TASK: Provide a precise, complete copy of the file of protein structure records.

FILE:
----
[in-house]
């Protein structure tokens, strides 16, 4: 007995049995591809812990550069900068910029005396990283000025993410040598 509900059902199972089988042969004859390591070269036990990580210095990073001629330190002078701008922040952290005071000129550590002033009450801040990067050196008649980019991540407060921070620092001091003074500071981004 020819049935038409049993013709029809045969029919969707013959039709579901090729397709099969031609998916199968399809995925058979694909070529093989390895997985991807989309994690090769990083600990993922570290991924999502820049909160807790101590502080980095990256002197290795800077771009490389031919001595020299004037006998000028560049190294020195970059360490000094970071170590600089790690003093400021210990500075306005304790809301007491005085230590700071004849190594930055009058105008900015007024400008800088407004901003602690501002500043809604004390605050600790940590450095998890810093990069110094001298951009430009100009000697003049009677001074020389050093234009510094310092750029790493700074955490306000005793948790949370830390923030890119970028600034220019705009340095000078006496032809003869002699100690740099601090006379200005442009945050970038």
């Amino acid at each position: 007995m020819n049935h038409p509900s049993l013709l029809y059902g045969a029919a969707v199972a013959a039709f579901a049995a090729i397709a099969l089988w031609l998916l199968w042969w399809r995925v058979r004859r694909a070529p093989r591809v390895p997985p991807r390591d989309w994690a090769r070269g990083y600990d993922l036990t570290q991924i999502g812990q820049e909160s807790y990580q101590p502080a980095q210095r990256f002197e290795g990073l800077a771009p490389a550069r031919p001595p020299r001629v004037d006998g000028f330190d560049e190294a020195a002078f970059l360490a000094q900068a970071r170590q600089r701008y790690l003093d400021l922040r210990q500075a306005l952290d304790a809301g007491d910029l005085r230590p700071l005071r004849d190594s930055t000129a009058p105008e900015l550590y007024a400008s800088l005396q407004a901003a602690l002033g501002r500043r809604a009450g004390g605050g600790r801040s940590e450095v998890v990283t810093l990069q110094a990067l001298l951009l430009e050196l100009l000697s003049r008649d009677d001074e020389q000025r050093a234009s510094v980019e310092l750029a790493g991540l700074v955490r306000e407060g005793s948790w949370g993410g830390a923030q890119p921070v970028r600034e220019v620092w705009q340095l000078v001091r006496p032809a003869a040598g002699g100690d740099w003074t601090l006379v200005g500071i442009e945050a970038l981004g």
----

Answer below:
[in-house]
């Protein structure tokens, strides 16, 4: 007995049995591809812990550069900068910029005396990283000025993410040598 509900059902199972089988042969004859390591070269036990990580210095990073001629330190002078701008922040952290005071000129550590002033009450801040990067050196008649980019991540407060921070620092001091003074500071981004 020819049935038409049993013709029809045969029919969707013959039709579901090729397709099969031609998916199968399809995925058979694909070529093989390895997985991807989309994690090769990083600990993922570290991924999502820049909160807790101590502080980095990256002197290795800077771009490389031919001595020299004037006998000028560049190294020195970059360490000094970071170590600089790690003093400021210990500075306005304790809301007491005085230590700071004849190594930055009058105008900015007024400008800088407004901003602690501002500043809604004390605050600790940590450095998890810093990069110094001298951009430009100009000697003049009677001074020389050093234009510094310092750029790493700074955490306000005793948790949370830390923030890119970028600034220019705009340095000078006496032809003869002699100690740099601090006379200005442009945050970038």
């Amino acid at each position: 007995m020819n049935h038409p509900s049993l013709l029809y059902g045969a029919a969707v199972a013959a039709f579901a049995a090729i397709a099969l089988w031609l998916l199968w042969w399809r995925v058979r004859r694909a070529p093989r591809v390895p997985p991807r390591d989309w994690a090769r070269g990083y600990d993922l036990t570290q991924i999502g812990q820049e909160s807790y990580q101590p502080a980095q210095r990256f002197e290795g990073l800077a771009p490389a550069r031919p001595p020299r001629v004037d006998g000028f330190d560049e190294a020195a002078f970059l360490a000094q900068a970071r170590q600089r701008y790690l003093d400021l922040r210990q500075a306005l952290d304790a809301g007491d910029l005085r230590p700071l005071r004849d190594s930055t000129a009058p105008e900015l550590y007024a400008s800088l005396q407004a901003a602690l002033g501002r500043r809604a009450g004390g605050g600790r801040s940590e450095v998890v990283t810093l990069q110094a990067l001298l951009l430009e050196l100009l000697s003049r008649d009677d001074e020389q000025r050093a234009s510094v980019e310092l750029a790493g991540l700074v955490r306000e407060g005793s948790w949370g993410g830390a923030q890119p921070v970028r600034e220019v620092w705009q340095l000078v001091r006496p032809a003869a040598g002699g100690d740099w003074t601090l006379v200005g500071i442009e945050a970038l981004g």